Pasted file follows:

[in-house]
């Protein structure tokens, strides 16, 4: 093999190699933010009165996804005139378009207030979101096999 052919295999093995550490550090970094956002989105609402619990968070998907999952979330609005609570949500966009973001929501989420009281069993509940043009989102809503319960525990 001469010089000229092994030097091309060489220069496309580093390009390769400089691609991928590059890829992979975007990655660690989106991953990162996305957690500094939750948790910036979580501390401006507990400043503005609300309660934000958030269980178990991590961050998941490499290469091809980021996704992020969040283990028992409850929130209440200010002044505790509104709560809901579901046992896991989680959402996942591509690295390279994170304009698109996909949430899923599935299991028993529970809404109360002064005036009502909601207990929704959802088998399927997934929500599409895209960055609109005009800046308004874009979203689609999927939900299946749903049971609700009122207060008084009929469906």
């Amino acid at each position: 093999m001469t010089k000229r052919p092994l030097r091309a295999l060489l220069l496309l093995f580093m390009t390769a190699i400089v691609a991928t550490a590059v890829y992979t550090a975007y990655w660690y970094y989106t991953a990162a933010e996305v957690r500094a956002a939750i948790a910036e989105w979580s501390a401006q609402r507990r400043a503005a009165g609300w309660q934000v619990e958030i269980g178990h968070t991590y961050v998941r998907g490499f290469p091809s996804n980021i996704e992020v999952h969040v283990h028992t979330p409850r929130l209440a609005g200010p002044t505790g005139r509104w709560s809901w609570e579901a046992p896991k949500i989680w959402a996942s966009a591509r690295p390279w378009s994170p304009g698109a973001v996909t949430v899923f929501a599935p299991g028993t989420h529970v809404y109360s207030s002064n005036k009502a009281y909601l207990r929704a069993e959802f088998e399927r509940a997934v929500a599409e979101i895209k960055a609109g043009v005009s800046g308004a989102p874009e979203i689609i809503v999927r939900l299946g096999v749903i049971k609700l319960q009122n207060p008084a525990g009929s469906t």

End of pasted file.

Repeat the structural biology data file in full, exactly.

[in-house]
């Protein structure tokens, strides 16, 4: 093999190699933010009165996804005139378009207030979101096999 052919295999093995550490550090970094956002989105609402619990968070998907999952979330609005609570949500966009973001929501989420009281069993509940043009989102809503319960525990 001469010089000229092994030097091309060489220069496309580093390009390769400089691609991928590059890829992979975007990655660690989106991953990162996305957690500094939750948790910036979580501390401006507990400043503005609300309660934000958030269980178990991590961050998941490499290469091809980021996704992020969040283990028992409850929130209440200010002044505790509104709560809901579901046992896991989680959402996942591509690295390279994170304009698109996909949430899923599935299991028993529970809404109360002064005036009502909601207990929704959802088998399927997934929500599409895209960055609109005009800046308004874009979203689609999927939900299946749903049971609700009122207060008084009929469906």
């Amino acid at each position: 093999m001469t010089k000229r052919p092994l030097r091309a295999l060489l220069l496309l093995f580093m390009t390769a190699i400089v691609a991928t550490a590059v890829y992979t550090a975007y990655w660690y970094y989106t991953a990162a933010e996305v957690r500094a956002a939750i948790a910036e989105w979580s501390a401006q609402r507990r400043a503005a009165g609300w309660q934000v619990e958030i269980g178990h968070t991590y961050v998941r998907g490499f290469p091809s996804n980021i996704e992020v999952h969040v283990h028992t979330p409850r929130l209440a609005g200010p002044t505790g005139r509104w709560s809901w609570e579901a046992p896991k949500i989680w959402a996942s966009a591509r690295p390279w378009s994170p304009g698109a973001v996909t949430v899923f929501a599935p299991g028993t989420h529970v809404y109360s207030s002064n005036k009502a009281y909601l207990r929704a069993e959802f088998e399927r509940a997934v929500a599409e979101i895209k960055a609109g043009v005009s800046g308004a989102p874009e979203i689609i809503v999927r939900l299946g096999v749903i049971k609700l319960q009122n207060p008084a525990g009929s469906t």